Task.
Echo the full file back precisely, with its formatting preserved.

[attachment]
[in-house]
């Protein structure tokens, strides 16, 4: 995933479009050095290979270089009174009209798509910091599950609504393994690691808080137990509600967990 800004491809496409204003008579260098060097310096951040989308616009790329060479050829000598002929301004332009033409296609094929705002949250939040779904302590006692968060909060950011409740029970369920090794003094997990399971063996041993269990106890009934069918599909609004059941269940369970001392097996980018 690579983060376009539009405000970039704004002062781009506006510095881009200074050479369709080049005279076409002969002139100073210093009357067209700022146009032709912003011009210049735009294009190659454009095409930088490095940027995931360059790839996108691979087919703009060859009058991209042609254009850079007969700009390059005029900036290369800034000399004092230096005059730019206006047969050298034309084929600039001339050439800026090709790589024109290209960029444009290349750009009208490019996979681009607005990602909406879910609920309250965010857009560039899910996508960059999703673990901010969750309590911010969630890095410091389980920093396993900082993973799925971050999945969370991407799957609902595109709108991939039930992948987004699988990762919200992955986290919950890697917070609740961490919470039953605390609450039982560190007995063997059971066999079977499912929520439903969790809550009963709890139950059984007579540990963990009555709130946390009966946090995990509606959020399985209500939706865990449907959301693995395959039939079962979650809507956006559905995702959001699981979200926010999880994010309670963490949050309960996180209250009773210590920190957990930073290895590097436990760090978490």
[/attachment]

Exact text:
[in-house]
């Protein structure tokens, strides 16, 4: 995933479009050095290979270089009174009209798509910091599950609504393994690691808080137990509600967990 800004491809496409204003008579260098060097310096951040989308616009790329060479050829000598002929301004332009033409296609094929705002949250939040779904302590006692968060909060950011409740029970369920090794003094997990399971063996041993269990106890009934069918599909609004059941269940369970001392097996980018 690579983060376009539009405000970039704004002062781009506006510095881009200074050479369709080049005279076409002969002139100073210093009357067209700022146009032709912003011009210049735009294009190659454009095409930088490095940027995931360059790839996108691979087919703009060859009058991209042609254009850079007969700009390059005029900036290369800034000399004092230096005059730019206006047969050298034309084929600039001339050439800026090709790589024109290209960029444009290349750009009208490019996979681009607005990602909406879910609920309250965010857009560039899910996508960059999703673990901010969750309590911010969630890095410091389980920093396993900082993973799925971050999945969370991407799957609902595109709108991939039930992948987004699988990762919200992955986290919950890697917070609740961490919470039953605390609450039982560190007995063997059971066999079977499912929520439903969790809550009963709890139950059984007579540990963990009555709130946390009966946090995990509606959020399985209500939706865990449907959301693995395959039939079962979650809507956006559905995702959001699981979200926010999880994010309670963490949050309960996180209250009773210590920190957990930073290895590097436990760090978490």